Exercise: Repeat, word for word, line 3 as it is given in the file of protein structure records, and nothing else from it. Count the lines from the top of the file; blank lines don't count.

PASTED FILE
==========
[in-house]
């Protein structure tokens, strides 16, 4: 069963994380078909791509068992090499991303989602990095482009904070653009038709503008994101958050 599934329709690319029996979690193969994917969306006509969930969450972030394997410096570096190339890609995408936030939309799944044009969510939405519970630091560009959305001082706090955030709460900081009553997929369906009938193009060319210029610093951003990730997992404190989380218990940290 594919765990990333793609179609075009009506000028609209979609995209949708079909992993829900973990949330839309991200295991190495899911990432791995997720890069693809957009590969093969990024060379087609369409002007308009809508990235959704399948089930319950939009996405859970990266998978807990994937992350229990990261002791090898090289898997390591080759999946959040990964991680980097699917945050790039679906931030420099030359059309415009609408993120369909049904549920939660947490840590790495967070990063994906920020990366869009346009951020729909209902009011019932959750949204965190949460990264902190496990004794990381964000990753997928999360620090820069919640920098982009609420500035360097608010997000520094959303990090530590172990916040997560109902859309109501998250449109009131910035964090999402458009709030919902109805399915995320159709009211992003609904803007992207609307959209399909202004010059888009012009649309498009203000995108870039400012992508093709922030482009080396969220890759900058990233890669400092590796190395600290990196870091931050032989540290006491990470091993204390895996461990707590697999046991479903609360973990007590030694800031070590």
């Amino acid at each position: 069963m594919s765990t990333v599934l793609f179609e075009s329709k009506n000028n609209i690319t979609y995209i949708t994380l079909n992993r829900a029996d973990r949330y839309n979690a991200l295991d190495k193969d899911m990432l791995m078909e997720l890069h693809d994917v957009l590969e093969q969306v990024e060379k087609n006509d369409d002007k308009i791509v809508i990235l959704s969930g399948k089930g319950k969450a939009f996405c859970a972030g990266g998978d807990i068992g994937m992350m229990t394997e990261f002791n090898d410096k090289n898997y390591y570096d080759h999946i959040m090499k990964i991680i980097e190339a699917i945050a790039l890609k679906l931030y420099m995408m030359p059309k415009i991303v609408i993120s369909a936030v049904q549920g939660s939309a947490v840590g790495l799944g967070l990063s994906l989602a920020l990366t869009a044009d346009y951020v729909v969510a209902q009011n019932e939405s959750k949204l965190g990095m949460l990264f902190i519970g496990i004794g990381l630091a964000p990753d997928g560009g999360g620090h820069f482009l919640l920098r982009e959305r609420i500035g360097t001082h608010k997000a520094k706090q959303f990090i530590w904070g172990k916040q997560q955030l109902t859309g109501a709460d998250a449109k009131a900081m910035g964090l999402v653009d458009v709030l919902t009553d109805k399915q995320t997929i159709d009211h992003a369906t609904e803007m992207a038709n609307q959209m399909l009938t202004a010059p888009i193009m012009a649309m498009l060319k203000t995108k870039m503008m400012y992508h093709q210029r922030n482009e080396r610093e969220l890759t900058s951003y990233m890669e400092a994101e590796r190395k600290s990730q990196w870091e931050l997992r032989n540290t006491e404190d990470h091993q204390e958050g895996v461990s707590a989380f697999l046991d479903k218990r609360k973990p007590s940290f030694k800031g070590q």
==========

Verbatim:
């Amino acid at each position: 069963m594919s765990t990333v599934l793609f179609e075009s329709k009506n000028n609209i690319t979609y995209i949708t994380l079909n992993r829900a029996d973990r949330y839309n979690a991200l295991d190495k193969d899911m990432l791995m078909e997720l890069h693809d994917v957009l590969e093969q969306v990024e060379k087609n006509d369409d002007k308009i791509v809508i990235l959704s969930g399948k089930g319950k969450a939009f996405c859970a972030g990266g998978d807990i068992g994937m992350m229990t394997e990261f002791n090898d410096k090289n898997y390591y570096d080759h999946i959040m090499k990964i991680i980097e190339a699917i945050a790039l890609k679906l931030y420099m995408m030359p059309k415009i991303v609408i993120s369909a936030v049904q549920g939660s939309a947490v840590g790495l799944g967070l990063s994906l989602a920020l990366t869009a044009d346009y951020v729909v969510a209902q009011n019932e939405s959750k949204l965190g990095m949460l990264f902190i519970g496990i004794g990381l630091a964000p990753d997928g560009g999360g620090h820069f482009l919640l920098r982009e959305r609420i500035g360097t001082h608010k997000a520094k706090q959303f990090i530590w904070g172990k916040q997560q955030l109902t859309g109501a709460d998250a449109k009131a900081m910035g964090l999402v653009d458009v709030l919902t009553d109805k399915q995320t997929i159709d009211h992003a369906t609904e803007m992207a038709n609307q959209m399909l009938t202004a010059p888009i193009m012009a649309m498009l060319k203000t995108k870039m503008m400012y992508h093709q210029r922030n482009e080396r610093e969220l890759t900058s951003y990233m890669e400092a994101e590796r190395k600290s990730q990196w870091e931050l997992r032989n540290t006491e404190d990470h091993q204390e958050g895996v461990s707590a989380f697999l046991d479903k218990r609360k973990p007590s940290f030694k800031g070590q």